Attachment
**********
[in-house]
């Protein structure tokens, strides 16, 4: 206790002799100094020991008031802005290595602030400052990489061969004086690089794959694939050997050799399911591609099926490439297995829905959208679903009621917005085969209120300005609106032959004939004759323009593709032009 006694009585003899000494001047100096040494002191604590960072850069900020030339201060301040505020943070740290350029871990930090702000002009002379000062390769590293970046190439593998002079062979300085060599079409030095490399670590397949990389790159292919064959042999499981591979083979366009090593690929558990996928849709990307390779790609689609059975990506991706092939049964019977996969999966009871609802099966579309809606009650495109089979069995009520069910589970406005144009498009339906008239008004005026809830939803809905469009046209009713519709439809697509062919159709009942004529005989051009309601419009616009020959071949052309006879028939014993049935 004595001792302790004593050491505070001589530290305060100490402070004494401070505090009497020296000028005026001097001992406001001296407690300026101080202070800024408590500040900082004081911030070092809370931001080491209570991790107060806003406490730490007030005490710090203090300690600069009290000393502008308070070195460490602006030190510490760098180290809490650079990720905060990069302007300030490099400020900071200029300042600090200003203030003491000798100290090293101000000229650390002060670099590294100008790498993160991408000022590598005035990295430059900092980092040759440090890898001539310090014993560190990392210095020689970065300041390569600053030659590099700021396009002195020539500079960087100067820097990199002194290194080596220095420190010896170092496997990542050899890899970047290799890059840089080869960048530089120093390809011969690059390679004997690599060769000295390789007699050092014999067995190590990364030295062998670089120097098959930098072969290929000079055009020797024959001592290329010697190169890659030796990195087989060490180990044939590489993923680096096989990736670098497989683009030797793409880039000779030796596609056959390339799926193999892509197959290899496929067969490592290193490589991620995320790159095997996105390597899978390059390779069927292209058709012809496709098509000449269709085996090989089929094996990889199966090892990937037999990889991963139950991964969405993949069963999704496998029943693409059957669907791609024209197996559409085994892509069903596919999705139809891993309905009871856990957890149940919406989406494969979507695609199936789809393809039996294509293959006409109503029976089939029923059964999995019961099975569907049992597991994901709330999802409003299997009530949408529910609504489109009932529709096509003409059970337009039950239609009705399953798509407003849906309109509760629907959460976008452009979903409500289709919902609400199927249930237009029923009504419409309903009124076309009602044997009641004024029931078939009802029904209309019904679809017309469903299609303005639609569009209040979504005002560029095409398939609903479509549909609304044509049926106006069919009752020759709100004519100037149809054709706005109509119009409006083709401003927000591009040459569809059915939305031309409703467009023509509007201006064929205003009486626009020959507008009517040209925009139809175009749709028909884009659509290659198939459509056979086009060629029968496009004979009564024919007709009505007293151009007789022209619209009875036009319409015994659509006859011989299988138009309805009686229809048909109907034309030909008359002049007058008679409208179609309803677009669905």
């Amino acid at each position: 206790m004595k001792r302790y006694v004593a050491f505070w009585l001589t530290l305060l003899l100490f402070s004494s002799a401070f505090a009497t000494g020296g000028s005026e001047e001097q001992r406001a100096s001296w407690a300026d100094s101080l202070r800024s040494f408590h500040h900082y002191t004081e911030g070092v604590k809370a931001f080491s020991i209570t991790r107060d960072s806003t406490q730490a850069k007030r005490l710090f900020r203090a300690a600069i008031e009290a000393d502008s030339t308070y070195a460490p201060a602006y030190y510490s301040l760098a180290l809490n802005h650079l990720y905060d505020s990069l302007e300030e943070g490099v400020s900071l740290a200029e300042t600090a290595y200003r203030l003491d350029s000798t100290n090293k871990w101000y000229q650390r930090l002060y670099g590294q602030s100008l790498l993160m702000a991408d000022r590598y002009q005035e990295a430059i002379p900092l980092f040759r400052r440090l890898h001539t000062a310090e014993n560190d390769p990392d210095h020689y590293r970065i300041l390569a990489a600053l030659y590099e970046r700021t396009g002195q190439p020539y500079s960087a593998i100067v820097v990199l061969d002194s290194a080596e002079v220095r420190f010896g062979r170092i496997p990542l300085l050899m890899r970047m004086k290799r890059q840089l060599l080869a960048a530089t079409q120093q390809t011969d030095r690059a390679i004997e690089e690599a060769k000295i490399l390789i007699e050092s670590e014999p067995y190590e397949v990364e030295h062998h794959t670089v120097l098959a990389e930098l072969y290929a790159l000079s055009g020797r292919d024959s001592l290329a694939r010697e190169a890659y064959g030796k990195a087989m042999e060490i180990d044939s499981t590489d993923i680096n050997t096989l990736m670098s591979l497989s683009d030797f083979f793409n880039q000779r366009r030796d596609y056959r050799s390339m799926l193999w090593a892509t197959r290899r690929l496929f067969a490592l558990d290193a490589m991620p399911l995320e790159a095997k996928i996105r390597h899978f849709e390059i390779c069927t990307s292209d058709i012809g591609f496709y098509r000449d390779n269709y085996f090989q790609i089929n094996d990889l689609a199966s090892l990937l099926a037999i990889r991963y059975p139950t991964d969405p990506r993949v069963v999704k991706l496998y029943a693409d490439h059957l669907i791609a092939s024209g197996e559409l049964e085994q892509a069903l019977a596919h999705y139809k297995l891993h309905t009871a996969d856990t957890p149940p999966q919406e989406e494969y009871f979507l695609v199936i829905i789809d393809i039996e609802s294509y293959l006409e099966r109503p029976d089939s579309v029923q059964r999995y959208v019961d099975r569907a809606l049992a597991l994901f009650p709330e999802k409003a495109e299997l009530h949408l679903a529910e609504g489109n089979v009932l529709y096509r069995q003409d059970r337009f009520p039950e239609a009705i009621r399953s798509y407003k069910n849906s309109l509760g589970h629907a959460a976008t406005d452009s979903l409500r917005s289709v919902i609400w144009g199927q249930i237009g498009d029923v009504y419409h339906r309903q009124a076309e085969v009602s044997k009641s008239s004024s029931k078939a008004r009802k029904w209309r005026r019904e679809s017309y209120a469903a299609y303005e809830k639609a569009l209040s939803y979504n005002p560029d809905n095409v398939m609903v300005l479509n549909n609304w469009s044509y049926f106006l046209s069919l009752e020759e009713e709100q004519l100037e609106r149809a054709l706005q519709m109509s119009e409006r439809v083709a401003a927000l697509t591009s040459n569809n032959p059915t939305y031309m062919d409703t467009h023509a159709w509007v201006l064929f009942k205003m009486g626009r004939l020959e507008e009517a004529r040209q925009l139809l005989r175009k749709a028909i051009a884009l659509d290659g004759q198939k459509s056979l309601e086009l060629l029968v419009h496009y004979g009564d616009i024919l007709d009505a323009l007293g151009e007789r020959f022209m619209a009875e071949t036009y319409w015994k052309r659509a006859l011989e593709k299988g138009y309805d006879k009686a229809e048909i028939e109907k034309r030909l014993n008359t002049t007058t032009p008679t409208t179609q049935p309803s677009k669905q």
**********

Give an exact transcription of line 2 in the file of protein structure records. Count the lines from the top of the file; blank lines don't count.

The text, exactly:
């Protein structure tokens, strides 16, 4: 206790002799100094020991008031802005290595602030400052990489061969004086690089794959694939050997050799399911591609099926490439297995829905959208679903009621917005085969209120300005609106032959004939004759323009593709032009 006694009585003899000494001047100096040494002191604590960072850069900020030339201060301040505020943070740290350029871990930090702000002009002379000062390769590293970046190439593998002079062979300085060599079409030095490399670590397949990389790159292919064959042999499981591979083979366009090593690929558990996928849709990307390779790609689609059975990506991706092939049964019977996969999966009871609802099966579309809606009650495109089979069995009520069910589970406005144009498009339906008239008004005026809830939803809905469009046209009713519709439809697509062919159709009942004529005989051009309601419009616009020959071949052309006879028939014993049935 004595001792302790004593050491505070001589530290305060100490402070004494401070505090009497020296000028005026001097001992406001001296407690300026101080202070800024408590500040900082004081911030070092809370931001080491209570991790107060806003406490730490007030005490710090203090300690600069009290000393502008308070070195460490602006030190510490760098180290809490650079990720905060990069302007300030490099400020900071200029300042600090200003203030003491000798100290090293101000000229650390002060670099590294100008790498993160991408000022590598005035990295430059900092980092040759440090890898001539310090014993560190990392210095020689970065300041390569600053030659590099700021396009002195020539500079960087100067820097990199002194290194080596220095420190010896170092496997990542050899890899970047290799890059840089080869960048530089120093390809011969690059390679004997690599060769000295390789007699050092014999067995190590990364030295062998670089120097098959930098072969290929000079055009020797024959001592290329010697190169890659030796990195087989060490180990044939590489993923680096096989990736670098497989683009030797793409880039000779030796596609056959390339799926193999892509197959290899496929067969490592290193490589991620995320790159095997996105390597899978390059390779069927292209058709012809496709098509000449269709085996090989089929094996990889199966090892990937037999990889991963139950991964969405993949069963999704496998029943693409059957669907791609024209197996559409085994892509069903596919999705139809891993309905009871856990957890149940919406989406494969979507695609199936789809393809039996294509293959006409109503029976089939029923059964999995019961099975569907049992597991994901709330999802409003299997009530949408529910609504489109009932529709096509003409059970337009039950239609009705399953798509407003849906309109509760629907959460976008452009979903409500289709919902609400199927249930237009029923009504419409309903009124076309009602044997009641004024029931078939009802029904209309019904679809017309469903299609303005639609569009209040979504005002560029095409398939609903479509549909609304044509049926106006069919009752020759709100004519100037149809054709706005109509119009409006083709401003927000591009040459569809059915939305031309409703467009023509509007201006064929205003009486626009020959507008009517040209925009139809175009749709028909884009659509290659198939459509056979086009060629029968496009004979009564024919007709009505007293151009007789022209619209009875036009319409015994659509006859011989299988138009309805009686229809048909109907034309030909008359002049007058008679409208179609309803677009669905």